How to teach a coupon class (part 1 of 3)

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I got an email yesterday that I thought would be great inspiration for a post:

My question is that a lot of people at church have become interested and I have been asked to teach a class. I do have powerpoint capabilities, but no one around here is at the level of teaching coupon classes.  Would you happen to be able to help me with preparing for my first class? Thanks…and the video helped so much.

Well Michelle, I would LOVE to help you! I do think this is a meatier topic, so I’ll be breaking this out into three posts:

  1. Organizing your presentation.
  2. Getting ready for your class.
  3. Tips for an engaging presentation.

Setting the mood with an intro slideshow

After some trial and error, I now have two presentations.

My first presentation consists of photos of my trips, reader trips, and testimonials. This will play the 10-15 minutes prior to my presentation and give folks something to look at while they find their seat. The purpose is to also 1) create energy and 2) demonstrate that this can be done.

Here’s an example of one of my slides:

If you don’t want to go this route? I would suggest having some sort of visual for people when they walk in. Perhaps it’s a table of items you’ve gotten for free, a poster board of your best receipts, something. Create excitement for your class the moment the attendees walk in.

How I organize my PowerPoint Classes

I always try to start my classes with some “attention grabber.” Here are some of the different things I’ve done before:

  • Shared my own story about how I got into couponing.
  • Shared some startling statistics about coupon redemption increases.
  • Shared a list of items I’ve been able to get for free using coupons.

Don’t ease in, start in with a punch!

From there, I’ve learned that folks really like to know what’s going to be on the agenda, and the order of the class. This will also prevent people from asking questions that precede your content. (If you click on the image below to enlarge it, you’ll see exactly what is on my agenda!)

It’s easy to jam pack your coupon class with a lot of information, so do work to create slides that have simple, short statements on them. This slide appears very early on in my presentation. I want folks to get the main point of my presentation early on. I reinforce concepts like these multiple times throughout my presentation.

From there, I go into stockpiling. I like to provide a high-level perspective before getting into the nuts and bolts of stacking coupons or rolling Catalinas. Start with simple concepts first.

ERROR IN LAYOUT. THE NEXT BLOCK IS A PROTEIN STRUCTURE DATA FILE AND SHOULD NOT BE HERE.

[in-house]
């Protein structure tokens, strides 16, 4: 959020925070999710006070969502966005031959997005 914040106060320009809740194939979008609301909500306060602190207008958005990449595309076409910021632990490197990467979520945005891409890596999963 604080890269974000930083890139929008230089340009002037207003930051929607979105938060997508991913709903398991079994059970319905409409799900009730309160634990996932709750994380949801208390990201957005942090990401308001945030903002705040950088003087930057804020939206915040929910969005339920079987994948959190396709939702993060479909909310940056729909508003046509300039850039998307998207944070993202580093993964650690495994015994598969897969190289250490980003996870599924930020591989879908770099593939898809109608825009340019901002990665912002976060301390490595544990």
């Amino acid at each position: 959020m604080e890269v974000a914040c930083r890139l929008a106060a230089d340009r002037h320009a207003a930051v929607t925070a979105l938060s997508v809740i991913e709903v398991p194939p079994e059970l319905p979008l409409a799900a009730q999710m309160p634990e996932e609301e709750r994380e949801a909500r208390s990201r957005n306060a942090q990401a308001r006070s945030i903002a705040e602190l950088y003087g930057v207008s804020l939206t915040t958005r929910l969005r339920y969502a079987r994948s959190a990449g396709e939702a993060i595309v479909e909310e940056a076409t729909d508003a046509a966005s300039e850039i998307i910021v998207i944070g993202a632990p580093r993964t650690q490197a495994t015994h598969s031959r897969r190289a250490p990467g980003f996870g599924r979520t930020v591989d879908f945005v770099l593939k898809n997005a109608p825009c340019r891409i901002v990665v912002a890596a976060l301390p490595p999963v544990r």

After stockpiling, I describe the various kinds of coupons you can find, and where to find them. Here is where a Powerpoint presentation is so handy: you can include visuals! Consider taking photos of your coupons, coupon binder, stockpile, trips, and other things you can use to illustrate your points. It’s easier for people to see an image of a coupon up on an overhead screen than just have you hold it up.

At this point, I talk about organizing coupons, and I share a few slides on different methods. After that, I have a bathroom break. I literally have a slide in my presentation for this – it’s a visual cue to take a break.

After the break, what happens next depends on how much time I have. If I have a two-hour class (typically), I will dive into how to shop at drugstores and grocery stores, store sales cycles, tips for finding deals, how to shop when there are no coupons, and I like to finish up on coupon etiquette.

One thing I really like to do with my presentations is to illustrate key concepts. So after I’ve discussed how mix and match sales and loss leaders work, I share this post:

If it’s a shorter class, I may omit some of the more complex concepts, like how Register Rewards at Walgreens work. One thing you can do if time is of the essence is to supplement your presentation with handouts. I also direct folks back to my blog for more in-depth posts and recorded webcasts.

3 Tips for using Powerpoint

I know I’ve spoken more today on how to organize your Powerpoint presentation. But let me provide just a few software tips too:

  • Powerpoint has many design templates to choose from! You can change the entire look of your slide show with a mouse click. Just make sure your design enhances your visuals and isn’t a distraction from them.
  • You can change the layout easily. Try varying your slides – some with pictures, some without. Create visual interest.
  • You can easily sort the slides. If you are not sure how you want to organize your presentation, here’s a tip. Just create all the slides you want. Then, you can view them in “slide sorter” mode and drag and drop the slides until you have the correct order.

Finally: Be open to feedback!

I am continually tweaking my presentations to make them feel more natural to me, and more helpful to the people that attend.